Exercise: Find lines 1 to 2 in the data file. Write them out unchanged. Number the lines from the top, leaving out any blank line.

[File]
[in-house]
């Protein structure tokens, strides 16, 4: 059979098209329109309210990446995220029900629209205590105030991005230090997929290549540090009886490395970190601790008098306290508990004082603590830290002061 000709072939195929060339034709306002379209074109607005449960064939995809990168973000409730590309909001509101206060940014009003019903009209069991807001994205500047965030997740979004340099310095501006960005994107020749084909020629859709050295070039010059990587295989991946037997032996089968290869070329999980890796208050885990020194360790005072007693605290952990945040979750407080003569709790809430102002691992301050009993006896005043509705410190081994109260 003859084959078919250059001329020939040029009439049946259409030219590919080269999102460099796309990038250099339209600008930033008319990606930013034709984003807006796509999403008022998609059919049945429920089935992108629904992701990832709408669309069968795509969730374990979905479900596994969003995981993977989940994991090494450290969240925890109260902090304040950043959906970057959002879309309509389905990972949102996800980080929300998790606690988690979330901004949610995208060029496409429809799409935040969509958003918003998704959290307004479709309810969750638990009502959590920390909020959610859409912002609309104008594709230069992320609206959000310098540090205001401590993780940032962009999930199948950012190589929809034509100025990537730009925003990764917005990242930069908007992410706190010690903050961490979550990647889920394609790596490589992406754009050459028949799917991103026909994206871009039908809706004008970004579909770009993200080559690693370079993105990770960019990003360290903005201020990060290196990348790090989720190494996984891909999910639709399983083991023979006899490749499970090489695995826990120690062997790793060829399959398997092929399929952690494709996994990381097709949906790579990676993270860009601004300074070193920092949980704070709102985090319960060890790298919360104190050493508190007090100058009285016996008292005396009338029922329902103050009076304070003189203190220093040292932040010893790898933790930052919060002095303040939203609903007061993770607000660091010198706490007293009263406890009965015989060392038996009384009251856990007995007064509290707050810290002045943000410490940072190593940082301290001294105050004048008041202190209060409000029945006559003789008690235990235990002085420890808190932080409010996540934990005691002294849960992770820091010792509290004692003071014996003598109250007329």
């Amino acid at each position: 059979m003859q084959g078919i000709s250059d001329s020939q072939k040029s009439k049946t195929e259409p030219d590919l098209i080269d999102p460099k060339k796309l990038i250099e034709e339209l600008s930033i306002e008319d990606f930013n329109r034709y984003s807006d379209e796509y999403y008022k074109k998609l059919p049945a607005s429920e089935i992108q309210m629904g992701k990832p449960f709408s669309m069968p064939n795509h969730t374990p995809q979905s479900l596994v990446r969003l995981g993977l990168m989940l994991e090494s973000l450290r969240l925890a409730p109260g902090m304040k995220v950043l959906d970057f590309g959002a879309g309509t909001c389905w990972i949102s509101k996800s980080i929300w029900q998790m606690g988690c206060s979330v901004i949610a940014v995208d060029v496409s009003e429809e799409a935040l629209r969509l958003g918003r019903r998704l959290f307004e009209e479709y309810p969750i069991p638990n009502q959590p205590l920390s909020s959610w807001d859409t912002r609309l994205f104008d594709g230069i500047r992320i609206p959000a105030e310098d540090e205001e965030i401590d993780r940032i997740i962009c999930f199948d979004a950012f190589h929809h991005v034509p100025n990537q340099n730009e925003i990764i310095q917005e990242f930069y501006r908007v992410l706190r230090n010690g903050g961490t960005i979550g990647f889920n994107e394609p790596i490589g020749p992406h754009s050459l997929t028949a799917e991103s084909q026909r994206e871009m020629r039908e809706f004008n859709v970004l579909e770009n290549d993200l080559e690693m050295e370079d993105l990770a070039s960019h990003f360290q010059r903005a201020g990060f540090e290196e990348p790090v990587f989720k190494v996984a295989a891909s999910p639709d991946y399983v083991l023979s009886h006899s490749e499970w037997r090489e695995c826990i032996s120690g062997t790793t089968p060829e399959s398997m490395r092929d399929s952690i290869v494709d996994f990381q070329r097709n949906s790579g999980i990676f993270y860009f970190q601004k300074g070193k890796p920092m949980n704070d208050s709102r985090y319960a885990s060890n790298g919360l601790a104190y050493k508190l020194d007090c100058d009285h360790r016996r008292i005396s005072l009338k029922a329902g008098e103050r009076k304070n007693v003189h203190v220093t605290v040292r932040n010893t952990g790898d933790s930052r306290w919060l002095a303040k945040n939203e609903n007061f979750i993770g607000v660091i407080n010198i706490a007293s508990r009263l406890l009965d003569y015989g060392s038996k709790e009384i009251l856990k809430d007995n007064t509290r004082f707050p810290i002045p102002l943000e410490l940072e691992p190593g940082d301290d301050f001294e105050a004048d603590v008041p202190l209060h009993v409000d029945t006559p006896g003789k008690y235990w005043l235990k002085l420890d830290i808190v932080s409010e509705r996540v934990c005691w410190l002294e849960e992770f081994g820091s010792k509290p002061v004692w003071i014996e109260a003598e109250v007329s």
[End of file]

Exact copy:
[in-house]
């Protein structure tokens, strides 16, 4: 059979098209329109309210990446995220029900629209205590105030991005230090997929290549540090009886490395970190601790008098306290508990004082603590830290002061 000709072939195929060339034709306002379209074109607005449960064939995809990168973000409730590309909001509101206060940014009003019903009209069991807001994205500047965030997740979004340099310095501006960005994107020749084909020629859709050295070039010059990587295989991946037997032996089968290869070329999980890796208050885990020194360790005072007693605290952990945040979750407080003569709790809430102002691992301050009993006896005043509705410190081994109260 003859084959078919250059001329020939040029009439049946259409030219590919080269999102460099796309990038250099339209600008930033008319990606930013034709984003807006796509999403008022998609059919049945429920089935992108629904992701990832709408669309069968795509969730374990979905479900596994969003995981993977989940994991090494450290969240925890109260902090304040950043959906970057959002879309309509389905990972949102996800980080929300998790606690988690979330901004949610995208060029496409429809799409935040969509958003918003998704959290307004479709309810969750638990009502959590920390909020959610859409912002609309104008594709230069992320609206959000310098540090205001401590993780940032962009999930199948950012190589929809034509100025990537730009925003990764917005990242930069908007992410706190010690903050961490979550990647889920394609790596490589992406754009050459028949799917991103026909994206871009039908809706004008970004579909770009993200080559690693370079993105990770960019990003360290903005201020990060290196990348790090989720190494996984891909999910639709399983083991023979006899490749499970090489695995826990120690062997790793060829399959398997092929399929952690494709996994990381097709949906790579990676993270860009601004300074070193920092949980704070709102985090319960060890790298919360104190050493508190007090100058009285016996008292005396009338029922329902103050009076304070003189203190220093040292932040010893790898933790930052919060002095303040939203609903007061993770607000660091010198706490007293009263406890009965015989060392038996009384009251856990007995007064509290707050810290002045943000410490940072190593940082301290001294105050004048008041202190209060409000029945006559003789008690235990235990002085420890808190932080409010996540934990005691002294849960992770820091010792509290004692003071014996003598109250007329």